���It Was Supernatural���: The Story Behind Walker Hayes��� Viral TikTok Hit ���Fancy Like���

<���It Was Supernatural���: The Story Behind Walker Hayes��� Viral TikTok Hit ���Fancy Like���>

By David Wetzel

NASHVILLE, TENNESSEE - OCTOBER 13: Walker Hayes performs onstage during the 2021 CMT Artist of the Year on October 13, 2021 in Nashville, Tennessee. (Photo by Jason Kempin/Getty Images for CMT/Viacom)
NASHVILLE, TENNESSEE - OCTOBER 13: Walker Hayes performs onstage during the 2021 CMT Artist of the Year on October 13, 2021 in Nashville, Tennessee. (Photo by Jason Kempin/Getty Images for CMT/Viacom) Jason Kempin Getty Images for CMT/Viacom

When songwriter Josh Jenkins suggested to country music star Walker Hayes that they write a song called “Fancy,” one of the other writers in the room was confused.

Shane Stevens, a Myrtle Beach native who grew up in Calabash, North Carolina, questioned where Jenkins was going with the idea.

“I said ‘Fancy, like Reba (McEntire)? Or Iggy Azalea?’ He’s like ‘No. Like things that are fancy to country people.’ I was like ‘Oh, you mean like fancy like? Like going to an upgraded restaurant like Cracker Barrel?’ and Walker’s like ‘No, dude. I take my family and my kids and my wife to Applebee’s,” said Stevens, who was also with writer Cameron Bartolini in the studio.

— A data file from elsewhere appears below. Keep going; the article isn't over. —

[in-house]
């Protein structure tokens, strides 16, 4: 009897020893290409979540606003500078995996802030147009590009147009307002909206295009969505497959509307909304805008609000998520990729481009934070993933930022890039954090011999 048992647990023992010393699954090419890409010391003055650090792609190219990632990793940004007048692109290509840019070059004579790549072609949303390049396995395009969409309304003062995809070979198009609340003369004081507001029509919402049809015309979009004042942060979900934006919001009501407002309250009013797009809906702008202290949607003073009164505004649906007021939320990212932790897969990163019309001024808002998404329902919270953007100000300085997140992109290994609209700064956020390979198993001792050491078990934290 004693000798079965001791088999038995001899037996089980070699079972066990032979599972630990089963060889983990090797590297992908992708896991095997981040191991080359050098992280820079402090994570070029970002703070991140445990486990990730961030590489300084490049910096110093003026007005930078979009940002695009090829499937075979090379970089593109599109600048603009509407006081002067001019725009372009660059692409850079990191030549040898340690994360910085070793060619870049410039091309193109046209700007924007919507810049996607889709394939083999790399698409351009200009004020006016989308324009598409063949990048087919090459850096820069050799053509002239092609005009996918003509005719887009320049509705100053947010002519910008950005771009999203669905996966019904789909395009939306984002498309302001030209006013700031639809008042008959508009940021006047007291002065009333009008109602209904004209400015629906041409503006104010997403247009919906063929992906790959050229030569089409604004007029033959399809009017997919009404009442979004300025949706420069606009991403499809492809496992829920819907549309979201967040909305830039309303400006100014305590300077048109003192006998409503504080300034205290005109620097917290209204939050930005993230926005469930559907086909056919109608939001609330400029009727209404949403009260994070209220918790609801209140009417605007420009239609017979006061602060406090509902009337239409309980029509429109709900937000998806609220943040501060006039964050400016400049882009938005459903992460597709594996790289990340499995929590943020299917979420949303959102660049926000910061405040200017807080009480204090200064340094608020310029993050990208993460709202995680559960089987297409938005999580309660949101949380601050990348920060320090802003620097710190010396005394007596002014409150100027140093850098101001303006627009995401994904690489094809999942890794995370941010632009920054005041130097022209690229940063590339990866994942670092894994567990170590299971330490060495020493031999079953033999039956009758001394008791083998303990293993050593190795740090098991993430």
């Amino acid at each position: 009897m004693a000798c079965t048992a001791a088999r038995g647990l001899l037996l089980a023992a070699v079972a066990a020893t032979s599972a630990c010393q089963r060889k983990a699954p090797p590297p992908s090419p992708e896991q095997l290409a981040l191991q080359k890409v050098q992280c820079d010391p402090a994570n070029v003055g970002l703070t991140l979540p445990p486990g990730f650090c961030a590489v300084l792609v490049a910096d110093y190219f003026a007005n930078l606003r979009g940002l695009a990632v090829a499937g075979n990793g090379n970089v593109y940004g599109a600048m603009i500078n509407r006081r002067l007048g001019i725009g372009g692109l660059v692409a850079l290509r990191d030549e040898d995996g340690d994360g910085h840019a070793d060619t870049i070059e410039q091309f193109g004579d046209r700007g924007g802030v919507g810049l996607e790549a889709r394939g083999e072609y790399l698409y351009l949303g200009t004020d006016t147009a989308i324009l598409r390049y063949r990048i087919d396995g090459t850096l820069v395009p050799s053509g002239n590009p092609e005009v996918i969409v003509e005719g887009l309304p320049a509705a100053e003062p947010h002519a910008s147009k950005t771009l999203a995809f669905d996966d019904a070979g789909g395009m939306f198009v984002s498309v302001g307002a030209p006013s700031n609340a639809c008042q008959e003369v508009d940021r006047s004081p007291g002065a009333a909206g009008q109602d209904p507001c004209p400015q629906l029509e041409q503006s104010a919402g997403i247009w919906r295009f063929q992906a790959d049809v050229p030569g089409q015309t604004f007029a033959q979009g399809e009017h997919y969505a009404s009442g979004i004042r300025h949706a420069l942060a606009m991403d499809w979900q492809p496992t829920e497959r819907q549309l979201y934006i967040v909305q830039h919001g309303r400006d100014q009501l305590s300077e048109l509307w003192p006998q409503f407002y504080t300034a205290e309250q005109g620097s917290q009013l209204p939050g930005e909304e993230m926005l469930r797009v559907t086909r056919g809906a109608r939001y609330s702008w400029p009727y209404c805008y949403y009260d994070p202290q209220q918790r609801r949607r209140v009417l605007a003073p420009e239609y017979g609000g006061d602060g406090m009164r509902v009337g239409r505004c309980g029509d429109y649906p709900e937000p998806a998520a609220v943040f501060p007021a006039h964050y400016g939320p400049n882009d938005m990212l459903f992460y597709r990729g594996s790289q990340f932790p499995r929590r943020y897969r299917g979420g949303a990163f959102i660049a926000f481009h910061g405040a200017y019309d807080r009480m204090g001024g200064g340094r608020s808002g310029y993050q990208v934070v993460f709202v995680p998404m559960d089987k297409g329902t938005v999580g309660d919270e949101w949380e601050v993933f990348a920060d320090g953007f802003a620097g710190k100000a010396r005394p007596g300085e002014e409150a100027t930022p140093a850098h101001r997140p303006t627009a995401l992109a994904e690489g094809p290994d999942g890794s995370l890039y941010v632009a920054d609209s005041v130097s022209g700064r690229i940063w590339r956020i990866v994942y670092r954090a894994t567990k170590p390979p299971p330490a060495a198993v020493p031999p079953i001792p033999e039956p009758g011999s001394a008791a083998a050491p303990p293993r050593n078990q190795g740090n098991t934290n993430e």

“I’m like ‘Shut up. That’s hilarious.’ And I was like ‘Does anybody in here dip their fries in a (Wendy’s) Frosty? Because I want to put that in this song. I have always wanted to say ��fries in a Frosty’ in a song.’”

Stevens said he’d vowed to put that line in a song ever since well-known songwriter and a friend of his, Hillary Lindsey, introduced him to the concept.

The line happened.

Little did the four men in the studio know, the start of that March conversation at SMACKSongs in Nashville, Tennessee would lead to one of the most popular songs of 2021 that has been punctuated by viral TikTok dances and an appearance in an Applebee’s commercial.

“Then it just became like a download. It came straight out of heaven,” Stevens said of the conversation leading to the song. “It was like one of the easiest co-writes that’s ever happened. We bounced back and forth, Walker and I and Josh and Cameron like it was just a miracle. We knew it was supernatural because it was coming so quickly and so easily. I don’t think anybody even picked up an instrument. We were just singing melody back and forth.”

How a mistake helped lead to a viral hit song

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Stevens nearly left the studio before the group’s conversation ever took place. And who knows if it would have happened had he not ultimately joined the three others.

In fact, Stevens was at the studio to work with Kylie Morgan. However, when Stevens showed up, Hayes’ management team informed him that they had made a mistake and admitted that he wasn’t supposed to meet with Morgan until the next day.

As Stevens was about to leave, Hayes walked out of the writing room to get coffee and saw Stevens, whom he had been working with frequently since late 2020. He asked Stevens to hop into the studio.